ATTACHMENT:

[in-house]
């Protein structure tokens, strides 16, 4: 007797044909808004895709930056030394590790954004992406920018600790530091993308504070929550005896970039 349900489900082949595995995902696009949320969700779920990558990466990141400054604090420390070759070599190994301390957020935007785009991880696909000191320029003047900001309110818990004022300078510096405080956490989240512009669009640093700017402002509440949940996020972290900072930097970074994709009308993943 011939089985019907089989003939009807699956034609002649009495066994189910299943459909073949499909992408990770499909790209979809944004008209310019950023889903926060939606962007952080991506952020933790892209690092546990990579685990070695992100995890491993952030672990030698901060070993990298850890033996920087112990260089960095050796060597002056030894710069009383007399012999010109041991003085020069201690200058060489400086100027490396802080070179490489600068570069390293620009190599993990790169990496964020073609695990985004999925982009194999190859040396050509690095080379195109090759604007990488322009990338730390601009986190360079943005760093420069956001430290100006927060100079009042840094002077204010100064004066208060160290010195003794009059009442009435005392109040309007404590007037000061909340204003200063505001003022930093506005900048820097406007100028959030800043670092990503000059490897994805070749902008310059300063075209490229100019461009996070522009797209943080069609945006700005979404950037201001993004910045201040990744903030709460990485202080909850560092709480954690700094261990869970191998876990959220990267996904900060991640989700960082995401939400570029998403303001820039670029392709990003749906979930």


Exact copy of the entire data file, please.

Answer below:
[in-house]
């Protein structure tokens, strides 16, 4: 007797044909808004895709930056030394590790954004992406920018600790530091993308504070929550005896970039 349900489900082949595995995902696009949320969700779920990558990466990141400054604090420390070759070599190994301390957020935007785009991880696909000191320029003047900001309110818990004022300078510096405080956490989240512009669009640093700017402002509440949940996020972290900072930097970074994709009308993943 011939089985019907089989003939009807699956034609002649009495066994189910299943459909073949499909992408990770499909790209979809944004008209310019950023889903926060939606962007952080991506952020933790892209690092546990990579685990070695992100995890491993952030672990030698901060070993990298850890033996920087112990260089960095050796060597002056030894710069009383007399012999010109041991003085020069201690200058060489400086100027490396802080070179490489600068570069390293620009190599993990790169990496964020073609695990985004999925982009194999190859040396050509690095080379195109090759604007990488322009990338730390601009986190360079943005760093420069956001430290100006927060100079009042840094002077204010100064004066208060160290010195003794009059009442009435005392109040309007404590007037000061909340204003200063505001003022930093506005900048820097406007100028959030800043670092990503000059490897994805070749902008310059300063075209490229100019461009996070522009797209943080069609945006700005979404950037201001993004910045201040990744903030709460990485202080909850560092709480954690700094261990869970191998876990959220990267996904900060991640989700960082995401939400570029998403303001820039670029392709990003749906979930």